Misra, V., & Bhardwaj, A. (2020). The impact of varying seasonal lengths of the rainy seasons of India on its teleconnections with tropical sea surface temperatures.
Atmos Sci Lett, 124(12), 9658–9689.
Abstract: We present in this paper the interannual variability of seasonal temperature and rainfall in the Indian meteorological subdivisions (IMS) for boreal winter and summer seasons that take in to account the varying length of the seasons. Our study reveals that accounting for the variations in the length of the seasons produces stronger teleconnections between the seasonal anomalies of surface temperature and rainfall over India with corresponding sea surface temperature anomalies of the tropical Oceans (especially over the northern Indian and the equatorial Pacific Oceans) compared to the same teleconnections from fixed length seasons over the IMS. It should be noted that the IMS show significant spatial heterogeneity in these teleconnections.
Misra, V., & Bhardwaj, A. (2019). Understanding the seasonal variations of Peninsular Florida.
Clim Dyn, 54(3-4), 1873–1885.
Abstract: This study accounts for varying lengths of the seasons, which turns out to be an important consideration of climate variability over Peninsular Florida (PF). We introduce an objective definition for the onset and demise of the winter season over relatively homogenous regions within PF: North Florida (NF), Central Florida (CF), Southeast Florida (SeF), and Southwest Florida (SwF). We first define the summer season based on precipitation, and follow this by defining the winter season using surface temperature analysis. As a consequence, of these definitions of the summer and the winter seasons, the lengths of the transition seasons of spring and fall also vary from year to year. The onset date variations have a robust relationship with the corresponding seasonal length anomalies across PF for all seasons. Furthermore, with some exceptions, the onset date variations are associated with corresponding seasonal rainfall and surface temperature anomalies, which makes monitoring the onset date of the seasons a potentially useful predictor of the following evolution of the season. In many of these instances the demise date variations of the season also have a bearing on the preceding seasonal length and seasonal rainfall anomalies. However, we find that variations of the onset and the demise dates are independent of each other across PF and in all seasons. We also find that the iconic ENSO teleconnection over PF is exclusive to the seasonal rainfall anomalies and it does not affect the variations in the length of the winter season. Given these findings, we strongly suggest monitoring and predicting the variations in the lengths of the seasons over PF as it is not only an important metric of climate variability but also beneficial to reduce a variety of risks of impact of anomalous seasonal climate variations.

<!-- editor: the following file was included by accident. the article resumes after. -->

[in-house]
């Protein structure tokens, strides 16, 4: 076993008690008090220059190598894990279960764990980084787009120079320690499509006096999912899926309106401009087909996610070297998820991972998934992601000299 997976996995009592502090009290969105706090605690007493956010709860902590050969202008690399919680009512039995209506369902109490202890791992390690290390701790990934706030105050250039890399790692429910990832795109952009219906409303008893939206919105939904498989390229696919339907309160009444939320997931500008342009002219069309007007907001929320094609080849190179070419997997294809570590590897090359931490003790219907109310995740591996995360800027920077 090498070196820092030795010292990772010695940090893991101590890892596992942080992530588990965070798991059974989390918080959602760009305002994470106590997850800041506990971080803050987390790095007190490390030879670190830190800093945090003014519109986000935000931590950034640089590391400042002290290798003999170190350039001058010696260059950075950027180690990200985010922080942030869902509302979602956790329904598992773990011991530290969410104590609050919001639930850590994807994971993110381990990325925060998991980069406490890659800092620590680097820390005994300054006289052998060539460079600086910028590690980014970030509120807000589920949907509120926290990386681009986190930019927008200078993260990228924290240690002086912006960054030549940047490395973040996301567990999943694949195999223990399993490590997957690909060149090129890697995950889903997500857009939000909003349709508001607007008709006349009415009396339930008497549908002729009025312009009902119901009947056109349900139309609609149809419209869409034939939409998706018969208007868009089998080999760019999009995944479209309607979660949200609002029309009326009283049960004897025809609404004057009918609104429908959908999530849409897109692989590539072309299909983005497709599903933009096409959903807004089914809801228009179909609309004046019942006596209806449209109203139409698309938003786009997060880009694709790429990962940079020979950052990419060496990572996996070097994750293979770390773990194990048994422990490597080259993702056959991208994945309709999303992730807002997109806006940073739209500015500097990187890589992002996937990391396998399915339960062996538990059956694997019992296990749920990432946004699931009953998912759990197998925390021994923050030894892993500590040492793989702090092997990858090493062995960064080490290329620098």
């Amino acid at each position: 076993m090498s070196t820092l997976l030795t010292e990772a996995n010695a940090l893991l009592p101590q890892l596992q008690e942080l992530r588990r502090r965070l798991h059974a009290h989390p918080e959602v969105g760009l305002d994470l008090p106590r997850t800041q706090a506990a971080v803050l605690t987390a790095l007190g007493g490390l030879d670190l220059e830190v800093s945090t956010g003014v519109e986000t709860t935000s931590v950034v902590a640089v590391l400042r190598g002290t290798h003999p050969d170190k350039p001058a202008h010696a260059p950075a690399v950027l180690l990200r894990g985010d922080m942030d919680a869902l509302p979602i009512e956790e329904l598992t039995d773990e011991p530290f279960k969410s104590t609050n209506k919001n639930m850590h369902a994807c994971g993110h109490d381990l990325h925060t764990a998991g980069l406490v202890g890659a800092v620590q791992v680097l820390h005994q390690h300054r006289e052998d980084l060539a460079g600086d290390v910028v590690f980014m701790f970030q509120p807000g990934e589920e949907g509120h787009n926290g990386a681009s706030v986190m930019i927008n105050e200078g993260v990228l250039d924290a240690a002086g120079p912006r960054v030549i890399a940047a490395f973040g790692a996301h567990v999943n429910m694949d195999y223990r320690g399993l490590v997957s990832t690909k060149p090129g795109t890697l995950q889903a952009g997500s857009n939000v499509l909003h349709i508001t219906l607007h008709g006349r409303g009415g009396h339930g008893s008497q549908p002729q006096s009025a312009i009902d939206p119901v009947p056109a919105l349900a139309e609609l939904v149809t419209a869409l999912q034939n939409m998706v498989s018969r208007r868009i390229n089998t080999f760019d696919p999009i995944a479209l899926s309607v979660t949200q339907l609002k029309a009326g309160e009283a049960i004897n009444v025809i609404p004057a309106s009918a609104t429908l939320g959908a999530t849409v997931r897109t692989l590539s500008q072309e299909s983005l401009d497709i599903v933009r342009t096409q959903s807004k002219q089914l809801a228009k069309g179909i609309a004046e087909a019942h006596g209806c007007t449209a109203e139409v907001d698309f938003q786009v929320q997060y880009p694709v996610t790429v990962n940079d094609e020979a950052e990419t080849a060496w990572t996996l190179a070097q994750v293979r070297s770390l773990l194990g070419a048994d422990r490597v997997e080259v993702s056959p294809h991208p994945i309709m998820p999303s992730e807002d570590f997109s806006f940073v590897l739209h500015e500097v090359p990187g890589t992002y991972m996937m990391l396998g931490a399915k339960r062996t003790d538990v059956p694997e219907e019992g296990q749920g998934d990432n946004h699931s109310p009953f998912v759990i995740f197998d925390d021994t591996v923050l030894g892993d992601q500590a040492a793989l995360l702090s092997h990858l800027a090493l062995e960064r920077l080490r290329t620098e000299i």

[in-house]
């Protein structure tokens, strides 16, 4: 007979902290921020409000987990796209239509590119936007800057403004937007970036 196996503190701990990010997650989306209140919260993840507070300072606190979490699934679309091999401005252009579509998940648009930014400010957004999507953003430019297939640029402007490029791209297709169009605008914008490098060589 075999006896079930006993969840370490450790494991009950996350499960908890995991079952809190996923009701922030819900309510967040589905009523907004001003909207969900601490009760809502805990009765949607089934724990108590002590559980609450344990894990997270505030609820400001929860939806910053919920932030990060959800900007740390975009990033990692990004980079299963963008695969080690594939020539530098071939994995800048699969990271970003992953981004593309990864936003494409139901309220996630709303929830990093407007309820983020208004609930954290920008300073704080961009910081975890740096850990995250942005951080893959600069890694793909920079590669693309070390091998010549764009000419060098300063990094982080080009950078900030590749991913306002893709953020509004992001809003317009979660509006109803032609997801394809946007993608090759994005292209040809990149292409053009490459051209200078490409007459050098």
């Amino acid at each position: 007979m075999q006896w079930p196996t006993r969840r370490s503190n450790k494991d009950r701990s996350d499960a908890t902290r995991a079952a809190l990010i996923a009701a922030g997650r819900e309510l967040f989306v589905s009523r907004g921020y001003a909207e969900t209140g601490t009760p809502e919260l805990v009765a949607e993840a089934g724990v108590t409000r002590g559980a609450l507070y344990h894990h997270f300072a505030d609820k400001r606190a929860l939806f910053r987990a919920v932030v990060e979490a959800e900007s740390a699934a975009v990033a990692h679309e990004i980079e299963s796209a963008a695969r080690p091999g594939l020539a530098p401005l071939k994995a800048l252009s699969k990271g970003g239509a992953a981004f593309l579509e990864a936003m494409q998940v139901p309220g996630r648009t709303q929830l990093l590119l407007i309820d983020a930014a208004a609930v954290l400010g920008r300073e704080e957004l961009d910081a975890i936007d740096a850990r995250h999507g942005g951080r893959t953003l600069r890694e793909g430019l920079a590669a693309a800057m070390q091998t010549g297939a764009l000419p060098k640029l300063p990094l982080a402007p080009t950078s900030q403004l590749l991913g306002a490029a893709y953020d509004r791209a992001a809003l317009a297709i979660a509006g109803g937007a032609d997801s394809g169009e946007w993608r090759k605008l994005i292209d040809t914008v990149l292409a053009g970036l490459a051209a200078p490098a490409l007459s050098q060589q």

Misra, V., & Bhardwaj, A. (2019). Defining the Northeast Monsoon of India.
Mon. Wea. Rev., 147(3), 791–807.
Abstract: This study introduces an objective definition for onset and demise of the Northeast Indian Monsoon (NEM). The definition is based on the land surface temperature analysis over the Indian subcontinent. It is diagnosed from the inflection points in the daily anomaly cumulative curve of the area-averaged surface temperature over the provinces of Andhra Pradesh, Rayalseema, and Tamil Nadu located in the southeastern part of India. Per this definition, the climatological onset and demise dates of the NEM season are 6 November and 13 March, respectively. The composite evolution of the seasonal cycle of 850hPa winds, surface wind stress, surface ocean currents, and upper ocean heat content suggest a seasonal shift around the time of the diagnosed onset and demise dates of the NEM season. The interannual variations indicate onset date variations have a larger impact than demise date variations on the seasonal length, seasonal anomalies of rainfall, and surface temperature of the NEM. Furthermore, it is shown that warm El Niño�Southern Oscillation (ENSO) episodes are associated with excess seasonal rainfall, warm seasonal land surface temperature anomalies, and reduced lengths of the NEM season. Likewise, cold ENSO episodes are likely to be related to seasonal deficit rainfall anomalies, cold land surface temperature anomalies, and increased lengths of the NEM season.
Misra, V., Mishra, A., & Bhardwaj, A. (2019). A coupled ocean-atmosphere downscaled climate projection for the peninsular Florida region.
Journal of Marine Systems, 194, 25–40.